Installation with Anaconda and pip
NOTE: these instructions have been tested and vetted on Mac computers, but not on Windows OS or other operating platforms.
These instructions assume that Anaconda has been successfully installed. It is strongly recommended to use MSAViz in conjunction with the Anaconda Python distribution, which greatly simplifies the installation.
Step 1. Create a new conda environment.
You can specify a particular python version when creating the conda environment with
python=3 or something similar; otherwise, it will default to the python version of your Anaconda distribution.
If you prefer to use msaviz in an existing conda environmen, feel free to do so. Just skip the
conda create line, and then
$ source activate <your_environment> instead of
$ source activate msaviz. However, make sure that your environment has sufficiently-new versions of the dependent packages.
Step 2. Install Kivy and its dependencies.
To install the Kivy dependencies, you will need to have the Homebrew package manager installed. If you are trying to install this on a Mac owned by STScI, you will likely run into problems when attempting to install Homebrew. For this reason we provide the the script
install_homebrew.sh to handle this task. Once you run the script, and follow the instructions at the end, simply do
$ brew_activate in advance any time you activate your conda environment.
Step 3. Install MSAViz.The package is currently only hosted on the PyPI test server, so for the moment, use this command instead:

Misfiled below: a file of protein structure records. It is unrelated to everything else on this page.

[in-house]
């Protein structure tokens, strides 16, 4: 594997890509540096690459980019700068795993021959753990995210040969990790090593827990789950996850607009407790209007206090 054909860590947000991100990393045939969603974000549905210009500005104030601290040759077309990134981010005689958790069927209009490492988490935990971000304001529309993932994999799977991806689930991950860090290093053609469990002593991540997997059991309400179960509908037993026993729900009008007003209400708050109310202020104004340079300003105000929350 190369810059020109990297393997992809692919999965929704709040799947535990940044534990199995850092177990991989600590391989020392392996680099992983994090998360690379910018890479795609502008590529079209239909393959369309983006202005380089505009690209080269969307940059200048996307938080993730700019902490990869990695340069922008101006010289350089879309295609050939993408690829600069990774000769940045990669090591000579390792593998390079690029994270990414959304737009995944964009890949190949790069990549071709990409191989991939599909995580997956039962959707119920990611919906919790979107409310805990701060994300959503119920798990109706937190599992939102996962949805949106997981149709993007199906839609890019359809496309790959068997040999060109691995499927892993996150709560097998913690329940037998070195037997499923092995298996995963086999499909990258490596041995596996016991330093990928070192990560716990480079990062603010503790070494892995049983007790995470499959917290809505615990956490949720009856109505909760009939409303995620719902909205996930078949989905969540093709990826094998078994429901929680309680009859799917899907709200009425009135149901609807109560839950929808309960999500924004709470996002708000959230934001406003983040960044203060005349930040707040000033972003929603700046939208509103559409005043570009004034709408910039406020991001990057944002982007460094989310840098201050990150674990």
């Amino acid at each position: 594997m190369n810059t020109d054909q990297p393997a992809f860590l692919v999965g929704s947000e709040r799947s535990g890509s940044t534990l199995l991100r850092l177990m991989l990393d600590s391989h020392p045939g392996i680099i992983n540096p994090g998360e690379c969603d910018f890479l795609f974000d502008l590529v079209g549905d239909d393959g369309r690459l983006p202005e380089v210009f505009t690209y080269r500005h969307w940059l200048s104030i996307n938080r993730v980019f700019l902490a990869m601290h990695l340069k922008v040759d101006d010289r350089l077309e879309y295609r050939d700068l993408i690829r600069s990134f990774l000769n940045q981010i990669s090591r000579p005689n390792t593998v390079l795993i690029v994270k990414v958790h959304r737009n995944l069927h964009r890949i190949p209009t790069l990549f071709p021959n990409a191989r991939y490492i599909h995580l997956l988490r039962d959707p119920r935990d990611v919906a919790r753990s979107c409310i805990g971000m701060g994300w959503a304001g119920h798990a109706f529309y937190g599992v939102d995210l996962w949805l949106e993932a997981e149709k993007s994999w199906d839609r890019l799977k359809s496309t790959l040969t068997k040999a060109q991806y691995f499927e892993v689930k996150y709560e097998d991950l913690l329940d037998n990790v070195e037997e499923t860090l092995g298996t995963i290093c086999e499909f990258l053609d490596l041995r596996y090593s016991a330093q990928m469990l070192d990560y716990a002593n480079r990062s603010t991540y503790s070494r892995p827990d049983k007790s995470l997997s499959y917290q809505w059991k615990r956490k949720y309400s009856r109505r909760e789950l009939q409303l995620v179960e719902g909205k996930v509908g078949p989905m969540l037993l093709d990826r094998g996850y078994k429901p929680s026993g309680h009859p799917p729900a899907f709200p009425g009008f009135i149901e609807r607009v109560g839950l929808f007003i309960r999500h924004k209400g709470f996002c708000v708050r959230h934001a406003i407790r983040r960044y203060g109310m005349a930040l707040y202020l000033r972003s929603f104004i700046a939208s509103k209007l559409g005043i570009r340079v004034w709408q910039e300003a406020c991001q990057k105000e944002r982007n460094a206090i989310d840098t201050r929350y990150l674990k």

To begin using MSAViz, start the conda environment (if on an STScI Mac, activate Homebrew before the environment; see above) and run the package:
Export an MSA configuration file from APT
In terms of the proposal creation workflow, the use of MSAViz occurs once the MSA Planning Tool (MPT) has generated plans for a given observation. To export an MSA configuration file that can be parsed by MSAViz, follow these steps:
1. Open the JWST proposal with APT, and navigate to the specific observation in the proposal's hierarchical menu. Press on the arrow next to the desired MSA plan, which will open the MPT as shown in Figure 1.
2. On the Plans tab of the MPT, choose a pointing to visualize with MSAViz, and press the Show button for that pointing, which will open the Shutter View window as explained in Figure 2.
3. In the Shutter View window (Figure 3) , press Export to CSV, and save the configuration file to your working directory. MSAViz will save any output from the tool into the same directory by default (see the File Select Screen section.)
Only configuration files exported from APT should be used in MSAViz. However, users can edit an existing configuration file using the Manual Mode in APT before exporting it.
File Select Screen
When the interface has opened (Figure 4), complete the following steps on the file select screen:
- Choose a working directory (the included